Jason PITT

Cancer is a disease with multifactorial etiology. Environment, lifestyle, and genetics are well-known mediators of oncogenic cellular transformation. However – with respect to individual malignancies – the relative contributions of these factors are difficult to discern and require knowledge derived from massive, multivariate datasets. Accordingly, the Pitt laboratory’s research program has two major aims: 1) the development of state-of-the-art software to facilitate data-intensive genomic analyses; and 2) the integration of inherited genetic variation, acquired mutations, and epidemiology to better understand cancer susceptibility and tumorigenesis. Using data science to unravel cancer’s origins can ultimately sharpen screening, early detection, and prophylactic treatment programs that are crucial to precision oncology.

The world is an ecosystem flooded with data. Tech giants such as Google, Amazon, and Facebook have capitalized on this resource by transforming torrential data streams into actionable intelligence. Advances in biotechnology have fostered a similar data niche in cancer genomics, which offers considerable scientific returns to those able to exploit it. As such, our laboratory develops software that enables cancer genome analyses to be performed at scale. These tools include SwiftSeq (https://github.com/PittGenomics/SwiftSeq), a highly-parallel computational workflow for processing DNA sequencing data on clusters, supercomputers, and clouds. In an effort to further increase throughput and minimize expenditures, some of our continued work emphasizes cost profiling and optimization of genomic workflows on commercial cloud platforms. Processing, however, is only one aspect of data-driven science. We are also constructing novel analytical tools that facilitate quick and efficient interrogation of structured genomic data.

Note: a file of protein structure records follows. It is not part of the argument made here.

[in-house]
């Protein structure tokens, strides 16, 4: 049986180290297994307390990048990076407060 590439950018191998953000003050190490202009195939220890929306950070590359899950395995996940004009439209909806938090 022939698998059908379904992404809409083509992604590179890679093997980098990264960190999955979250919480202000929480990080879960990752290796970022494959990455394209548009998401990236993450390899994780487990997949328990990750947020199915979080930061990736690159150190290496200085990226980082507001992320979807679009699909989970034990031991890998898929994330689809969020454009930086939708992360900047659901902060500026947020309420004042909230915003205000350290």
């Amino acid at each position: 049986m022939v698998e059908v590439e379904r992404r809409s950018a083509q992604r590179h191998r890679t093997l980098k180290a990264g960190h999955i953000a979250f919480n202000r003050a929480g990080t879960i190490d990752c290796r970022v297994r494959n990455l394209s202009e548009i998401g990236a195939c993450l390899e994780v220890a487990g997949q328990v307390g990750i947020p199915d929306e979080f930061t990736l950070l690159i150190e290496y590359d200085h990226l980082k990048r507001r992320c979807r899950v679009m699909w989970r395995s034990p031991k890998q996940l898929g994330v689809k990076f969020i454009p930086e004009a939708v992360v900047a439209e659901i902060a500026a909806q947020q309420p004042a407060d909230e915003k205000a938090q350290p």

Importantly, the aforementioned software initiatives are driven by the desire to discover impactful biology. Our laboratory also leverages large cancer datasets to unravel the intricacies of germline and somatic cancer genetics, often through an epidemiological lens. Using over 8,000 germline exomes from The Cancer Genome Atlas, we have shown that age at cancer diagnosis is negatively associated with the number of harmful alleles within known cancer risk genes. Along with extramural collaborators, we have explored the breast cancer mutational landscape (exomes and genomes) across more than 1,100 racially and ethnically diverse women. Individuals with African ancestry – particularly Nigerians – were more likely to harbor aggressive molecular features, which is consistent with known clinical differences. Our work continues to utilize germline and somatic DNA sequencing data to enhance understanding of cancer susceptibility, early clonal expansion, and disparities amongst populations.

Selected Publications:

  1. Baughman, M., Chard, R., Ward, L., Pitt, J. J., Chard, K., & Foster, I. T. (2018). Profiling and Predicting Application Performance on the Cloud. IEEE Utility and Cloud Computing. In Press.
  2. Pitt, J. J., Riester, M., Zheng, Y., Yoshimatsu, T. F., Sanni, A., Oluwasola, O., … Barretina, J. (2018). Characterization of Nigerian breast cancer reveals prevalent homologous recombination deficiency and aggressive molecular features. Nature Communications, 9(1), 4181.
  3. Pitt, J. J., Zheng, Y., & Olopade, O. I. (2018). Genetic Ancestry May Influence the Evolutionary Trajectory of Cancers. Cancer Cell, 34(4), 529–530.